From Richard Mann, in his new book, Handgun Training for Personal Protection:
Selecting a handgun is personal—too personal to allow me or anyone else to do it for you. That said, it needs to fit your hand, have a recoil impulse you can control, and be small enough and light enough you might actually carry it and have it with you when you need it. Yes, you need to like it.
Not I nor anyone else is qualified to make those decisions for you. I don’t want you buying my underwear and I’ll bet you don’t want me picking out yours. Never buy a defensive handgun unless you have fired at least a box of ammo through one like it, and don’t be afraid to spend some money. With handguns, you often get exactly what you pay for in terms or longevity and reliability. Having said all that, I can offer some advice based on my experiences teaching others to shoot:
- A single-action semi-automatic handgun like the 1911 is not just a pistol for a professional. In fact, many new shooters find the single-action trigger easier to learn, and they find the thumb safety to be a common-sense switch.
- Compact revolvers are very often the worst first gun for a man or a woman. Their short sight radius makes them difficult to shoot accurately, the triggers are generally hard to pull, and the recoil is often objectionable.
- Most shooters will find they can comfortably shoot a 9mm handgun that weighs anywhere between 20 and 30 ounces.
- The smaller a handgun gets, the easier it is to carry and the harder it is to shoot. If you are a new shooter, consider a full-size/duty-size pistol as a starter sidearm.
- If you are reading this book, it is likely you are hoping to learn how to shoot a defensive handgun better. The only way you can do this is by shooting—a lot. So, don’t discount a .22 LR handgun, and it might even be wise to select a handgun for which you can purchase a .22 LR conversion kit.
- Get a handgun laser of some sort. It will be a tremendous help to you while trying to learn the secret and, very possibly, during a life or death encounter.
- Select a handgun that has easy to see sights or have the handgun fitted with sights that are easy to see.
For more practical advice on handguns and shooting from Richard Mann, get your copy of his new book, Handgun Training for Personal Protection, from the Gun Digest Store today. Remember to use promo code INSIDEGDB to get free standard U.S. shipping on your order.
Here's a look at the chapter line-up:
PART 1: THE FOUNDATION
Chapter 1: The Secret
Chapter 2: Mindset
Chapter 3: The Modern Technique
PART 2: MODERN ACCESSORIES
Chapter 4: Handgun Sights
Chapter 5: Express Sights
Chapter 6: Lasers in General
Chapter 7: How Lasers Work
Chapter 8: The Laser’s Edge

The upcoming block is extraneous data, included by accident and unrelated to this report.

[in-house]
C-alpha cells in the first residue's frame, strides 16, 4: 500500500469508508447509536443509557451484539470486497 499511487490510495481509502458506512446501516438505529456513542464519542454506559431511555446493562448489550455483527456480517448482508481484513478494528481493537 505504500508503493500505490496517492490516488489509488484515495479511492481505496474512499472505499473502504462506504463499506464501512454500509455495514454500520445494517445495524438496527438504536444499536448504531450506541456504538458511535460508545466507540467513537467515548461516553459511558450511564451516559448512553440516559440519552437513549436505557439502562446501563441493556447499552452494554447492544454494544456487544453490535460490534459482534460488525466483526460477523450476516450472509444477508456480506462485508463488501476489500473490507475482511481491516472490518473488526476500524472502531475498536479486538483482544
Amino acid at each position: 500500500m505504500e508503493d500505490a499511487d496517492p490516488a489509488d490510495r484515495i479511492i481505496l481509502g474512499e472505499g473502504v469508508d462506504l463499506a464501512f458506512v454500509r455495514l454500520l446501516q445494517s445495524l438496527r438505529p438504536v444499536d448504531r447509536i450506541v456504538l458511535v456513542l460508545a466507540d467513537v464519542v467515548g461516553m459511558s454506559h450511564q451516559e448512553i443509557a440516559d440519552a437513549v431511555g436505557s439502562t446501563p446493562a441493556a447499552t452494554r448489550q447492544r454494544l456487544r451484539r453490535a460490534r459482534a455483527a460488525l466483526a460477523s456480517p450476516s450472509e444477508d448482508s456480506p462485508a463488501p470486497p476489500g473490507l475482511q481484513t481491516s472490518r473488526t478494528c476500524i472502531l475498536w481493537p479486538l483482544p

Chapter 9: Red Dot Sights
Chapter 10: Why Light Matters
Chapter 11: Handheld Lights
Chapter 12: Weapon-Mounted Lights
Chapter 13: Calibers & Ammunition
PART 3: TRAINING & EVALUATION
Chapter 14: Introduction to Training
Chapter 15: Dry-Fire Practice
Chapter 16: Live-Fire Practice
Chapter 17: Evaluation Exercises
Chapter 18: Other Stuff
Chapter 19: Opinion
Appendix A: The Rules
Appendix B: Mixing Ordnance Gelatin
Appendix C: Evaluation Drills Score Sheet
Thank you for reading the Inside Gun Digest Books blog!
This is a pretty straight away common sense article with some excellent thoughts on making a purchase decision. I would like to add my own 2¢ if I may. I agree completely with the 22 caliber handgun usage. In fact, I shoot my 22LR pistol or revolver every time I go to the range. When I began self defense shooting practice, the 22LR was my first choice. It’s a good way to work your mechanics and stance without having to be be too concerned about recoil and expense (if that is an issue). As for buying a full size weapon, unless you want a full size for the home (bedside or at your desk) I would look at what size you want to carry. This of course after you have practiced with 22’s and worked your way up to the caliber you think you ‘d like to carry outside the home. Most gun ranges (if not all) have firearms you can rent. First as stated in the article, you have to find one you are comfortable with. Some handguns feel like an extension of your body, some do not. Get a laser?, I would not invest in one till I have become somewhat comfortable as a shooter without one. The laser could very well distract you from learning how to shoot without a laser; that could be an issue, if a situation were ever to arise where you needed to use a firearm without a laser. Learn to shoot using the sights on the gun and learn to do it well before you start to practice with a laser. Batteries die as well, iron sights do not.